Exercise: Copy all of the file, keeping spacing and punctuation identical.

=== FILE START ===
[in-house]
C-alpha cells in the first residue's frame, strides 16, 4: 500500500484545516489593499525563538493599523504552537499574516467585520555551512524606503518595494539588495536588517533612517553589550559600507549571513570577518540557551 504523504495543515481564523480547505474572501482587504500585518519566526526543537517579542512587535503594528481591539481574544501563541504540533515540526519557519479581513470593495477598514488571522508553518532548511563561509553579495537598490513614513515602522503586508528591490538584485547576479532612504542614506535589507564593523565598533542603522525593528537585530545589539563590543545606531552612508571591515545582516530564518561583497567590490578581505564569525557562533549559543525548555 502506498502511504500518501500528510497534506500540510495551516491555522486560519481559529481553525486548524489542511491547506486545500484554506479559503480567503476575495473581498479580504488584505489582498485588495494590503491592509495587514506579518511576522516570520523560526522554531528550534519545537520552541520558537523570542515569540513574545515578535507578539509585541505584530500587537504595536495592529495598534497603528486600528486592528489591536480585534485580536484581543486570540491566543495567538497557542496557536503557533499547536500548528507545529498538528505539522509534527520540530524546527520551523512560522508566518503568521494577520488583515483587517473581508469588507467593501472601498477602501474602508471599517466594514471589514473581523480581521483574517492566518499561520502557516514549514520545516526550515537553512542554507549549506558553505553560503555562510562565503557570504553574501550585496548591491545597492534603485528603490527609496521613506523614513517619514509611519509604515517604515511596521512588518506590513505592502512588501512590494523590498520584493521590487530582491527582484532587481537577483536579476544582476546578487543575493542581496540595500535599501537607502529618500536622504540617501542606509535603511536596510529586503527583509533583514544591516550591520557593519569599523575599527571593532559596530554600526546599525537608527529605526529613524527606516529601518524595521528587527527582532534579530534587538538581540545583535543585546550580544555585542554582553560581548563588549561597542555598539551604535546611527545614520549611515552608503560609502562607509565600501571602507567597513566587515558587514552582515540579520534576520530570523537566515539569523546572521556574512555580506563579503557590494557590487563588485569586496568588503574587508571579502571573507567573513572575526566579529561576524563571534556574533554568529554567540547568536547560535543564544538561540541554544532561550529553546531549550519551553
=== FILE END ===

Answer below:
[in-house]
C-alpha cells in the first residue's frame, strides 16, 4: 500500500484545516489593499525563538493599523504552537499574516467585520555551512524606503518595494539588495536588517533612517553589550559600507549571513570577518540557551 504523504495543515481564523480547505474572501482587504500585518519566526526543537517579542512587535503594528481591539481574544501563541504540533515540526519557519479581513470593495477598514488571522508553518532548511563561509553579495537598490513614513515602522503586508528591490538584485547576479532612504542614506535589507564593523565598533542603522525593528537585530545589539563590543545606531552612508571591515545582516530564518561583497567590490578581505564569525557562533549559543525548555 502506498502511504500518501500528510497534506500540510495551516491555522486560519481559529481553525486548524489542511491547506486545500484554506479559503480567503476575495473581498479580504488584505489582498485588495494590503491592509495587514506579518511576522516570520523560526522554531528550534519545537520552541520558537523570542515569540513574545515578535507578539509585541505584530500587537504595536495592529495598534497603528486600528486592528489591536480585534485580536484581543486570540491566543495567538497557542496557536503557533499547536500548528507545529498538528505539522509534527520540530524546527520551523512560522508566518503568521494577520488583515483587517473581508469588507467593501472601498477602501474602508471599517466594514471589514473581523480581521483574517492566518499561520502557516514549514520545516526550515537553512542554507549549506558553505553560503555562510562565503557570504553574501550585496548591491545597492534603485528603490527609496521613506523614513517619514509611519509604515517604515511596521512588518506590513505592502512588501512590494523590498520584493521590487530582491527582484532587481537577483536579476544582476546578487543575493542581496540595500535599501537607502529618500536622504540617501542606509535603511536596510529586503527583509533583514544591516550591520557593519569599523575599527571593532559596530554600526546599525537608527529605526529613524527606516529601518524595521528587527527582532534579530534587538538581540545583535543585546550580544555585542554582553560581548563588549561597542555598539551604535546611527545614520549611515552608503560609502562607509565600501571602507567597513566587515558587514552582515540579520534576520530570523537566515539569523546572521556574512555580506563579503557590494557590487563588485569586496568588503574587508571579502571573507567573513572575526566579529561576524563571534556574533554568529554567540547568536547560535543564544538561540541554544532561550529553546531549550519551553